With the help of Rbailey and Tork1945 over at the Aerodrome, and moving to Ivan's next scrapbook for further searching, I've discovered that the builder of this gull wing plane was Lewis G. Young. As you can see in the first photo, Ivan wrote a descriptive note in the corner. These appear in the middle of the second scrapbook, but I'm going to post them here so we can tie up the mystery. I particularly love the pristine three-bladed prop in the lower left corner of the photo.
These old photos are numbered but there are no further markings on the back of the photos, unless it is under the glue in a corner. Regardless, the shape of the plane looks like something out of Jules Verne, and far removed from aircraft being designed by others of this period. It appears to me that Mr. Young is quite a craftsman to pull of the sheet metal work on the fuselage, and the construction appears to be angled steel beams with lightening holes. Also notice the fairing on the forward third of the wing, joining the fuselage! Pretty amazing detail for 1916, in my opinion.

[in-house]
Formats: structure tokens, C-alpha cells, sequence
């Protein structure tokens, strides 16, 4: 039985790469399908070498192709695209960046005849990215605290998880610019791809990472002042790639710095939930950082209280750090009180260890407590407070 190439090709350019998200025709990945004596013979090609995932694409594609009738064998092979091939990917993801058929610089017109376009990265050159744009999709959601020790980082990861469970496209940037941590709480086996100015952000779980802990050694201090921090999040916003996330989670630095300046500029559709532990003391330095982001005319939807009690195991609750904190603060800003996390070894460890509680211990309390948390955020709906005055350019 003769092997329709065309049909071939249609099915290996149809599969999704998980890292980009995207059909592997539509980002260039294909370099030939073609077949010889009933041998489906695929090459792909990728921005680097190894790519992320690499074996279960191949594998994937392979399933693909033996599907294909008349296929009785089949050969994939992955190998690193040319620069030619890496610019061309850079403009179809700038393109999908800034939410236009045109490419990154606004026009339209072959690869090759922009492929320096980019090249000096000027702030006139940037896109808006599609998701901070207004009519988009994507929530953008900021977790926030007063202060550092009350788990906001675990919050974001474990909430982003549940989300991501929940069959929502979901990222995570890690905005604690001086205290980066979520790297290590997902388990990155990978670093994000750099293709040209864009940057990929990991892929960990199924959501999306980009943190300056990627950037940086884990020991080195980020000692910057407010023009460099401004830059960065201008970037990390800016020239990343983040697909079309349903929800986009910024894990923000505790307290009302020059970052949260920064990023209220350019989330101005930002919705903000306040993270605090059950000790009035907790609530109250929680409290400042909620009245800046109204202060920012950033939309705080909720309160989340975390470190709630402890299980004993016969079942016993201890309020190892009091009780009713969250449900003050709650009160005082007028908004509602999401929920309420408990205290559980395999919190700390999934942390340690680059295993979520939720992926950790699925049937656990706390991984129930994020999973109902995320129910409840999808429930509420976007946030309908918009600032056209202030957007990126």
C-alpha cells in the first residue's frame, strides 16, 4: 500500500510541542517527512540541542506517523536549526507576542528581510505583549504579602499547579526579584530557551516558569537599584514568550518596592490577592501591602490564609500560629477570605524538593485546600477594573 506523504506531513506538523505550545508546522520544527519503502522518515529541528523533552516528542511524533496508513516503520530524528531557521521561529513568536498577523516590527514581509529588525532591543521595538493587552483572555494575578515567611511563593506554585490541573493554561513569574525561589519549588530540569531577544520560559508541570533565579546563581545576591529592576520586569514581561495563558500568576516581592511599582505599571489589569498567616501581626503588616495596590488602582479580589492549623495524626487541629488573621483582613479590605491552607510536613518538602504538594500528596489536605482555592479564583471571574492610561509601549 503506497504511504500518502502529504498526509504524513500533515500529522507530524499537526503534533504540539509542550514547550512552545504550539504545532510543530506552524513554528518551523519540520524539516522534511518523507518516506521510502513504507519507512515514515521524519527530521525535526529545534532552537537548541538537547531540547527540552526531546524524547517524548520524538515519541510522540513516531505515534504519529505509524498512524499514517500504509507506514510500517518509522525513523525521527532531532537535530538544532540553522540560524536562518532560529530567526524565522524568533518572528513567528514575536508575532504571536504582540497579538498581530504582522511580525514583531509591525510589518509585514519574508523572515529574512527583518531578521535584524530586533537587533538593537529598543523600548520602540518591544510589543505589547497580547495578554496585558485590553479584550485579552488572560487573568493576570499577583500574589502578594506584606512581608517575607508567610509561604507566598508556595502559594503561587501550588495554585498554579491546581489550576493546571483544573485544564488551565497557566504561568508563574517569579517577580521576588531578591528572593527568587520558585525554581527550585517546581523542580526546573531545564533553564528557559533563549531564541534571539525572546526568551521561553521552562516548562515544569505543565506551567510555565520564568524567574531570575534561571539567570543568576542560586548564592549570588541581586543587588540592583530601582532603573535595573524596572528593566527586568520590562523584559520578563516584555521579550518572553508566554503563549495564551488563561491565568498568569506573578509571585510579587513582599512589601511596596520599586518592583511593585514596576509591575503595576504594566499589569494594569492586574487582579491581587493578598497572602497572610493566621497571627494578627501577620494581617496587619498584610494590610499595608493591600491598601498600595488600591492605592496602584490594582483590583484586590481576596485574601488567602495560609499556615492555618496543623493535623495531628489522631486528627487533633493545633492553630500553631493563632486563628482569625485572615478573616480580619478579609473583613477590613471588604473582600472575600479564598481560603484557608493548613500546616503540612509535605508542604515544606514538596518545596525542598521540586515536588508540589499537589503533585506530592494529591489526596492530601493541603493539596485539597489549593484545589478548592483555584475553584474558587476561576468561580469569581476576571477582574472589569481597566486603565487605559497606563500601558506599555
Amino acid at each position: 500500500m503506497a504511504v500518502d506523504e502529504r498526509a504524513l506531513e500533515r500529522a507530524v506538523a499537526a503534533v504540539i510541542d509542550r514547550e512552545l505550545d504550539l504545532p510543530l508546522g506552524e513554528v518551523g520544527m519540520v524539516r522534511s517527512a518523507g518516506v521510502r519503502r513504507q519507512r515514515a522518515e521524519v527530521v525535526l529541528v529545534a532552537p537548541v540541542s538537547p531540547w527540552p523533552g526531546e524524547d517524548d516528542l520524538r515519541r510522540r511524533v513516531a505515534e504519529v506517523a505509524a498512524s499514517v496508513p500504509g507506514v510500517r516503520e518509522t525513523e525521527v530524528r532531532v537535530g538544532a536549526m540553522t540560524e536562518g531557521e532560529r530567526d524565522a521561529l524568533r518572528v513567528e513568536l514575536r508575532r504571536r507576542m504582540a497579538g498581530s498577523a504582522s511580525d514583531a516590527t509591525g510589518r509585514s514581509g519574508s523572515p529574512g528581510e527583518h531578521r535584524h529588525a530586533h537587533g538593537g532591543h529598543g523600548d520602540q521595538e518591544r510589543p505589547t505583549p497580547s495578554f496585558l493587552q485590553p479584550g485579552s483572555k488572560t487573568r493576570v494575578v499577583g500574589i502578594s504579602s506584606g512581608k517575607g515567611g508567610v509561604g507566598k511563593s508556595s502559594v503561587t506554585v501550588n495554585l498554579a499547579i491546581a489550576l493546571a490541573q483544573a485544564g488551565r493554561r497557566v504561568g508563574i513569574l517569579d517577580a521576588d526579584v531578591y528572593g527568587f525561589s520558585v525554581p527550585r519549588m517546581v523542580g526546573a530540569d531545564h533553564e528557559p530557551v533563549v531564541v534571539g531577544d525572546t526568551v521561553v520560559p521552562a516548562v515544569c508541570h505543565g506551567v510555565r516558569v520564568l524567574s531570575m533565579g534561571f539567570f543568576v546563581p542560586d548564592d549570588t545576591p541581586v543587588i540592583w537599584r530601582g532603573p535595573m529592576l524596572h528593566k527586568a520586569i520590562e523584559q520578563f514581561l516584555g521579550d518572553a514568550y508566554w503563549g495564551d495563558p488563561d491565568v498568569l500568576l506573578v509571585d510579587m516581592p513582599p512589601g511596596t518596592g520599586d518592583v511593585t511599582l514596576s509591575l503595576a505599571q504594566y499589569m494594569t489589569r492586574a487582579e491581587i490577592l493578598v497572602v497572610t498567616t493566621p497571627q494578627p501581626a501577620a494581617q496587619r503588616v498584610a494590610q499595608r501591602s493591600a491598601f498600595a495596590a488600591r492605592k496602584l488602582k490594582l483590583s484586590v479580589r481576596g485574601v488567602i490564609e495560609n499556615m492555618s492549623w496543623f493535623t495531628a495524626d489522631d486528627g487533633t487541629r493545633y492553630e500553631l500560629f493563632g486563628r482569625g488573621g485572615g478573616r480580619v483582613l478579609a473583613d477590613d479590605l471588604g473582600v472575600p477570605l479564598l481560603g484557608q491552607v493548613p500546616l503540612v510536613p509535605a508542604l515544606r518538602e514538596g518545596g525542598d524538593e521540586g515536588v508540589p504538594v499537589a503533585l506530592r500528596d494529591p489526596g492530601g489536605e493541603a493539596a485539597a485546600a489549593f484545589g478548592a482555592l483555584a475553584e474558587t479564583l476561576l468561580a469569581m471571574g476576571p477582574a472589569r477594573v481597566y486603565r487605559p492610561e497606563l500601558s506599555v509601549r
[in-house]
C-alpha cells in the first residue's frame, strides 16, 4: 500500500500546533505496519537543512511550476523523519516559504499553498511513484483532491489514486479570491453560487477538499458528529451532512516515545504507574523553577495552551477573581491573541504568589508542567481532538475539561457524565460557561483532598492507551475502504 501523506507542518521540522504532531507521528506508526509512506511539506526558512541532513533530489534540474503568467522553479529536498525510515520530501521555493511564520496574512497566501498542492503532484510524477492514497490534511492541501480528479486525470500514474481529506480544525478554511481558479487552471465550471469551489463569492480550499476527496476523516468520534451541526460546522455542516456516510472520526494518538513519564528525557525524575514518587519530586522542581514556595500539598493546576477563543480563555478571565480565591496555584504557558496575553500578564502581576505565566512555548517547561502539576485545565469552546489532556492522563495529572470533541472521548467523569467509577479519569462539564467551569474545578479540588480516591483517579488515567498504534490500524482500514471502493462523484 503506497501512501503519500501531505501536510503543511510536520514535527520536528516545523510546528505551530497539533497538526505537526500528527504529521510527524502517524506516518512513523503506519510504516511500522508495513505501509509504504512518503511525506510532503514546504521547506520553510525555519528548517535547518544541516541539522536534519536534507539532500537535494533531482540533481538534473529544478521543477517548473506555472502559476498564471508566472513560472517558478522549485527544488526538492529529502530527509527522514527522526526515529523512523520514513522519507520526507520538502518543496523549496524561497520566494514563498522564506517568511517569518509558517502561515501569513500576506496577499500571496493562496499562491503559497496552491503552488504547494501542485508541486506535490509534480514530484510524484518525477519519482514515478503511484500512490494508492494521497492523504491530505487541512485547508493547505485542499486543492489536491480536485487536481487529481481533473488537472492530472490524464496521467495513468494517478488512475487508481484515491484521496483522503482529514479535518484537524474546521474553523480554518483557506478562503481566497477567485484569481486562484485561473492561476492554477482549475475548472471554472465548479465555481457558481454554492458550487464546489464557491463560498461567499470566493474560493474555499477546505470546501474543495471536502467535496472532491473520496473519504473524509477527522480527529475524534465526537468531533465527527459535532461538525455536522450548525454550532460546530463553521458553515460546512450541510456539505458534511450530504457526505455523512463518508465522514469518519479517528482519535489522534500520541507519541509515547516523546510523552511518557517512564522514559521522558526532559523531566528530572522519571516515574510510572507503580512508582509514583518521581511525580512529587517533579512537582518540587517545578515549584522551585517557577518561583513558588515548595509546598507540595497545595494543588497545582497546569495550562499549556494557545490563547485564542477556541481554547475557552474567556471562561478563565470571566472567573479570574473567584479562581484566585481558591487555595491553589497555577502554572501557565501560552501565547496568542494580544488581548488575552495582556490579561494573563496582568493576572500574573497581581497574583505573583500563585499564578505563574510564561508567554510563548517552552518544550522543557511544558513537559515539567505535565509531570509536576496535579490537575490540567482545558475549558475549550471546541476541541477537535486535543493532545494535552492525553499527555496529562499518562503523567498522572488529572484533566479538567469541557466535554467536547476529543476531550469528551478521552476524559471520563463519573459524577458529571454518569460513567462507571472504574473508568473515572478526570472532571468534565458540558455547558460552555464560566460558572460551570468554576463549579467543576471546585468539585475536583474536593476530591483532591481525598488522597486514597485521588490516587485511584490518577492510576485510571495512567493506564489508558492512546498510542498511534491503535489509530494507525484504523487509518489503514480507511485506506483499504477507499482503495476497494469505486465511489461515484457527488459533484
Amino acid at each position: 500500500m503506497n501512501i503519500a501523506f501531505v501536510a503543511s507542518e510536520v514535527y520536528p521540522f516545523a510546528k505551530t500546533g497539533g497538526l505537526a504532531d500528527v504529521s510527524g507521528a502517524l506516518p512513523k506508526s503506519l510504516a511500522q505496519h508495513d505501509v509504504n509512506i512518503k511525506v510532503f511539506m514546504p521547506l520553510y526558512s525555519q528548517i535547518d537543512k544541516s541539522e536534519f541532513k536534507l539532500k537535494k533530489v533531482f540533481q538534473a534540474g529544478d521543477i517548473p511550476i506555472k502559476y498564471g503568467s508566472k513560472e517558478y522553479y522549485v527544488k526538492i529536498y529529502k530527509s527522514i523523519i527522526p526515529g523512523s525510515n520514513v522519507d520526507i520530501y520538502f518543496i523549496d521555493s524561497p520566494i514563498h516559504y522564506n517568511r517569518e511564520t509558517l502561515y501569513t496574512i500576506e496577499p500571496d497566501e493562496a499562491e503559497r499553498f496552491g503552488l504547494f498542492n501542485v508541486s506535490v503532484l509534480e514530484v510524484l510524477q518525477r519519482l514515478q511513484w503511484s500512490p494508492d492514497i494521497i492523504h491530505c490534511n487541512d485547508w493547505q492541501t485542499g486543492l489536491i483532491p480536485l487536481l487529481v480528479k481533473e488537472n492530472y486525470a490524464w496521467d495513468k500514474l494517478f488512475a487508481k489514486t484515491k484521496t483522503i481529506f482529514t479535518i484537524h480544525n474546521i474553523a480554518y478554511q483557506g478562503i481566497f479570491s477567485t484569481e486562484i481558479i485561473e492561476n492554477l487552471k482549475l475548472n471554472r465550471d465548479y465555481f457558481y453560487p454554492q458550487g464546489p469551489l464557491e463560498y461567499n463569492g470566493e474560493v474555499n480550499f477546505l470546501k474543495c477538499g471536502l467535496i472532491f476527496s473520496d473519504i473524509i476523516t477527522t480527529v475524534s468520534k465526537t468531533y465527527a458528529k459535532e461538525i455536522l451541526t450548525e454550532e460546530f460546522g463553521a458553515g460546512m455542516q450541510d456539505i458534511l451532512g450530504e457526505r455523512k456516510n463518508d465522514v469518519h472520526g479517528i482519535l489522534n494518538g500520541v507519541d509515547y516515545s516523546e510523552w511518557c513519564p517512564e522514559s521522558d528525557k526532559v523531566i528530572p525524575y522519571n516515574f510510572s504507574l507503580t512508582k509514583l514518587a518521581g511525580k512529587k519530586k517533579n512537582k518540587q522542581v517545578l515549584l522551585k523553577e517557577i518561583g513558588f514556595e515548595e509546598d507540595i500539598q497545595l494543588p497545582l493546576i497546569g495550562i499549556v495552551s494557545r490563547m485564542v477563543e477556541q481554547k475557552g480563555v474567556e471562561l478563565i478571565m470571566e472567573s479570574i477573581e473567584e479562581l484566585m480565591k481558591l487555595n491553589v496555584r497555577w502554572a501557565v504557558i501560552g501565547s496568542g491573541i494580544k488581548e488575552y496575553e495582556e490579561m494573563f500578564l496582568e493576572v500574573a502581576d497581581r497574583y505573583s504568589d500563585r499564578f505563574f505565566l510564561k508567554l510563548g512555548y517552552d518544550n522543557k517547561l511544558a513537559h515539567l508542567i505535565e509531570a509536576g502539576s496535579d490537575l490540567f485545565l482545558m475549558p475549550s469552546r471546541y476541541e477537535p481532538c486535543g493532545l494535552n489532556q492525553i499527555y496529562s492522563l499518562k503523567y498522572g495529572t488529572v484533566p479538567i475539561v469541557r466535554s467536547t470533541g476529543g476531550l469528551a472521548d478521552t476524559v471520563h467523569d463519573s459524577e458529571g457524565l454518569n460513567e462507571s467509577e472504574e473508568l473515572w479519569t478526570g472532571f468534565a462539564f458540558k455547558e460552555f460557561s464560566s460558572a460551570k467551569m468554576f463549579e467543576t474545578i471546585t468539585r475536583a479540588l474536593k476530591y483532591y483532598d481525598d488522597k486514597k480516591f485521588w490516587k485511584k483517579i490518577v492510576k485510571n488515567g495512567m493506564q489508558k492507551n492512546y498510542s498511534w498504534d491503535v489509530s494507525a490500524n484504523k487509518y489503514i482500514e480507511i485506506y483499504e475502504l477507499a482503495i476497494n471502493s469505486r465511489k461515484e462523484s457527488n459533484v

Young's second airplane is the one we saw in the previous gull wing posting. If you look at the vertical stabilizer, you can see that it was munched on top. This means to me that it went clear over on its back in the incident (or some incident). I have yet to see any proof that it flew, but I'll be sure to give an update if I hear anything.
Notice in the photo below, that the propeller is broken, and the nose wheel has been removed, which reinforces my speculation that the photo was taken after the crash, and that it went all the way over. Check the the great photos which Tork1945 posted here, as well.